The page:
Happy Birthday Canada: You Still Only Have 7 NHL Teams

2017 is Canada’s Sesquicentennial (150 years) and the Centennial of the NHL which Commissioner Gary Bettman and the NHL Board intend to celebrate all through the year. In 1917 the NHL was an all-Canadian affair. 50 years later in 1967, there were 4 American teams to 2 Canadian and then 10 American to 2 Canadian. Today the score is Am 31 Can 7.

Should there be more NHL Canadian teams? Unquestionably. Why are there no more? Two of the answers are obvious. The United States is more wealthy and has a larger population. Fair enough. Unless there is a dramatic shift in climate accompanied by a mass migration north, or a war of conquest by Canada, the United States is bound to have more teams. But only 7 Canadian teams. Only 7?

Are any more Canadian cities feasible right now? Quebec is the 7th largest city in Canada and built a beautiful new arena but they got turned down by the NHL in 2016. Hamilton has a suitable NHL arena which the city council will modify further if they are awarded a team. There is the possibility of second Montreal and third southern Ontario teams too. And in the long run, a Saskatchewan team probably located in Saskatoon. Right now there is the possibility of 4 new teams, making a total of 11.

Quebec (twice under different names) and Hamilton were once members of the NHL. So was a second Montreal team, the Maroons. And when the NHL was competing against the champion of the western leagues, Western Canada Hockey League, and the Pacific Coast Hockey Association (which also contained franchises in Portland and Seattle [the first American city to win the Stanley Cup], American cities that somehow still do not have an NHL franchise) for the Stanley Cup, franchises from Victoria, New Westminster, Regina, Saskatoon, and Moose Jaw were competing at the highest professional level. In 1907, the little town of Kenora won the Stanley Cup. That is at least 9 more Canadian franchises in professional hockey history. It proves that professional hockey at the highest level has shrunk in Canada, not grown. It confirms that Canada is under-represented in the present NHL.

The first NHL American team, the Boston Bruins, did not join the league until 1924. Big money and then the Depression whittled the number of Canadian teams down to two by 1940. But bad economic times, an increase in operating expenses to own and run a professional hockey team, and a difference in population do not tell the complete story of why there is only 7 teams in the present NHL. Three ugly Canadian traits, greed, elitism, and bad faith do.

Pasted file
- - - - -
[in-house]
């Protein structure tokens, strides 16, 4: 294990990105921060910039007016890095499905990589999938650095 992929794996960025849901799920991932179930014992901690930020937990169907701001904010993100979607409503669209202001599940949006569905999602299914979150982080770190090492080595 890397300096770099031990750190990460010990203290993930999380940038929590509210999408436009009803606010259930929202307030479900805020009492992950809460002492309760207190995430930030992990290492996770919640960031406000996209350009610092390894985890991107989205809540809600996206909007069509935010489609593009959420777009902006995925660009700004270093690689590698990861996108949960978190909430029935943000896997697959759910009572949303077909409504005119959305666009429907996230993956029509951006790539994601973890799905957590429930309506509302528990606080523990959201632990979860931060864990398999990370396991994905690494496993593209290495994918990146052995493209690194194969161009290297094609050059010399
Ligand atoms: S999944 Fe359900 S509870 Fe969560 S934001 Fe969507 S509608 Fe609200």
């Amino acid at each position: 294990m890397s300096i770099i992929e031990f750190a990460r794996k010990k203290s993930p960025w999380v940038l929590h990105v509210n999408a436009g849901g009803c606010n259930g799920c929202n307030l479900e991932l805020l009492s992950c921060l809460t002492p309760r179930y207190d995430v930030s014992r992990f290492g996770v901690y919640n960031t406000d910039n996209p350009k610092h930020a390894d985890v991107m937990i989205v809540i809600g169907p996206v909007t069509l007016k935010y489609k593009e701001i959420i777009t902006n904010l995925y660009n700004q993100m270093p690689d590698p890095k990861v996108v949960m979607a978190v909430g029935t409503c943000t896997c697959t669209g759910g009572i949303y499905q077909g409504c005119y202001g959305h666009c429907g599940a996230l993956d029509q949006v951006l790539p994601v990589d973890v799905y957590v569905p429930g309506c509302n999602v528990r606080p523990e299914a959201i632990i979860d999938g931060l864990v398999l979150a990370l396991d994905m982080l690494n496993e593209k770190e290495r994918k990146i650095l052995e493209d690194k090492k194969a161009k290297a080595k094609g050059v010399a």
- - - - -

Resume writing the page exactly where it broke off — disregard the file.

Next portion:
When the first expansion of the league occurred in 1967, it was assumed that Vancouver would be one of the new teams. But Vancouver’s franchise became the St. Louis Blues, much to the howling of fans right across Canada. It seems that the franchise owners from Toronto and Montreal did not want to share Canadian television money or the Canadian market with anyone else. Vancouver would finally get its franchise three years later in 1970. But the ugly pattern of excluding new Canadian teams led by existing Canadian franchise owners had begun.

It is a myth, held by many Canadians to this day that NHL American franchise owners led by NHL American leaders John Ziegler, and Gary Bettman are anti-Canadian and do not want more Canadian franchises. Nothing could be further from the truth. At every point in NHL expansion history, we see Canadians showing bad faith, no generosity, and thwarting and excluding other Canadians.

After seeing the difficulty of adding new Canadian franchises to the NHL by the Vancouver episode, other rich Canadians abandoned the idea of buying their way into the NHL. Instead with American partners, they sought to compete against the NHL by starting a new league, the WHA. The NHL franchises of the Winnipeg Jets, Edmonton Oilers, and the would-be-returned Quebec Nordiques were born.

The Canadian franchise owners of the WHA had a very different attitude to adding new Canadian teams than their NHL counterparts. The best attendance for the WHA came from Canadian cities. The very survival of the WHA depended on them. Edmonton so believed in the Oilers that they built the modern Northlands Coliseum before the NHL-WHA merger which would be their home until 2016. At one time Vancouver, Calgary, Ottawa, and Toronto would briefly have WHA teams. There would even be a Canadian division set up.

As player salaries skyrocketed, there was pressure to merge the leagues. The main opponents were Canadian Toronto Maple Leafs owner Harold Ballard and ex-Canadian Jack Kent Cooke of the Los Angeles Kings. So Canadian franchises were excluded from the NHL by Canadians until 1980 when the leagues merged. Today both Edmonton and Winnipeg are in the NHL and Quebec desperately wants to return.

After the merger, Calgary got its team the following year when the Flames became the first of two Atlanta franchises to flee to Canada. Hamilton built a modern arena and should have got a team until the bidder, Tim Donut, made the mistake of questioning the NHL’s expansion terms, and a returned Hamilton became a returned Ottawa Senators.